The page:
The RocketBook Wave isn't just a slab of paper, though. This is a smart notebook that makes it easy to send notes to any of the major cloud storage services using a mobile app. Marking the appropriate icon and snapping a quick photo of a page with your phone will fire it into the ether.

Once you've scanned your pages, you can erase the ink from your notebook by giving it a quick nuke in the microwave with a cup of water. It's not just useful – it's also delightfully weird.


6. Focus@Will

A personalized concentration-enhancing playlist

Personalized to suit you
Available for desktop and mobile
Quite expensive

When the writer in your life wants to concentrate, music with lyrics can put them off their stride, but searching for focus-enhancing music on YouTube often yields a weird collection of ocean noises and whispered subliminal messaging.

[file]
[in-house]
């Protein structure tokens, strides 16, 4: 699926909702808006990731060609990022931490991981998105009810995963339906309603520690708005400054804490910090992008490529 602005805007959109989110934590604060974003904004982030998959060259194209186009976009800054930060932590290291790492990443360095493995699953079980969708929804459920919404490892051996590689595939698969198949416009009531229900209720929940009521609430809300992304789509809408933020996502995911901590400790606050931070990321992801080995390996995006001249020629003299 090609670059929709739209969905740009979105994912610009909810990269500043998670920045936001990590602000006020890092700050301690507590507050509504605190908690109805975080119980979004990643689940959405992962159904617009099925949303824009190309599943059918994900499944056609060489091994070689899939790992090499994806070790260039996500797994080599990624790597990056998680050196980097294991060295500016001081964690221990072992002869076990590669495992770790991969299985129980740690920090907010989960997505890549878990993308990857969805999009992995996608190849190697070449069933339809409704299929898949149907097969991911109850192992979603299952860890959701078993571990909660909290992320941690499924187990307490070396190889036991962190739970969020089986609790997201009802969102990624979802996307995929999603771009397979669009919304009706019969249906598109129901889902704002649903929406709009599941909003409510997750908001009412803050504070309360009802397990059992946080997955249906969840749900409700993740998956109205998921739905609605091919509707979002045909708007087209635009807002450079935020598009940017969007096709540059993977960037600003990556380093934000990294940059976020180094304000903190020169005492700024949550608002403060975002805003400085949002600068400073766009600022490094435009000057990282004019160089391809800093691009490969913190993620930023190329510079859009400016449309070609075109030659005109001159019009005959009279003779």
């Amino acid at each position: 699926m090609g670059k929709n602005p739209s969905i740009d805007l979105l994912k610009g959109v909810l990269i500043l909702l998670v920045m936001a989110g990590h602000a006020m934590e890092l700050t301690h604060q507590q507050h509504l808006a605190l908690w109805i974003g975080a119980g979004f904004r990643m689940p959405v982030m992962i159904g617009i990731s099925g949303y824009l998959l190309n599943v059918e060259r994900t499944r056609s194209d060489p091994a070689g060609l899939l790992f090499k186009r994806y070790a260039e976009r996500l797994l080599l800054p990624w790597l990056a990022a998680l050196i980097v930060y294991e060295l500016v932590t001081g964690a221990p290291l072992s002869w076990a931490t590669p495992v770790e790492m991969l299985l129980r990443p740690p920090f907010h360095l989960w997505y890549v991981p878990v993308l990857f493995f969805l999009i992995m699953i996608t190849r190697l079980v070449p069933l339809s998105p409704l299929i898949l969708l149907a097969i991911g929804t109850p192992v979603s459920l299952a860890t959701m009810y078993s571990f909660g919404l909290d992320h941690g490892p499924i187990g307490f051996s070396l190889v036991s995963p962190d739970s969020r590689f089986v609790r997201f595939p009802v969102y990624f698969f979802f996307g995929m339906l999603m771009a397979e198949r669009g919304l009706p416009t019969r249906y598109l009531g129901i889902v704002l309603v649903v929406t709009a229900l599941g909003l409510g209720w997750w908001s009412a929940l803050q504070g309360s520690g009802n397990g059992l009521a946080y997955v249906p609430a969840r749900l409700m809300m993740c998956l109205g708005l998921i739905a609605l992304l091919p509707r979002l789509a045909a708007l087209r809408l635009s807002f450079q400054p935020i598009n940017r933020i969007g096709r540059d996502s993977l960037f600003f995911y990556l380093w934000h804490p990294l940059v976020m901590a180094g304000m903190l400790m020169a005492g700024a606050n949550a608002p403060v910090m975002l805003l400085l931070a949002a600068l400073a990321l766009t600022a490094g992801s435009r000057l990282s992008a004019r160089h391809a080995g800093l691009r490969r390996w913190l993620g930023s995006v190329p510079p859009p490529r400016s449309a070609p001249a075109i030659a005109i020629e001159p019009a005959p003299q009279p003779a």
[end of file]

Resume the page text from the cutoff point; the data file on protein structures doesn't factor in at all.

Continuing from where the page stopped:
Focus@Will is different; instead of generic 'soothing' noises, it asks a series of questions about the listener and their preferences, and creates an endless concentration-enhancing soundtrack tailored to suit them. 

The aim is to help you achieve a 'flow state' – each piece of music is similar enough to the previous one that the change isn't jarring, but different enough to stop the listener getting used to it.

It's clever stuff, and was developed in collaboration with neuroscientists. It isn't cheap (gift accounts start at $29.99 (about £25, AU$40) for three months), but if you know someone who's easily distracted, it could be worth far more to them than a Spotify subscription.

Cat Ellis

Cat is the editor of TechRadar's sister site Advnture. She’s a UK Athletics qualified run leader, and in her spare time enjoys nothing more than lacing up her shoes and hitting the roads and trails (the muddier, the better)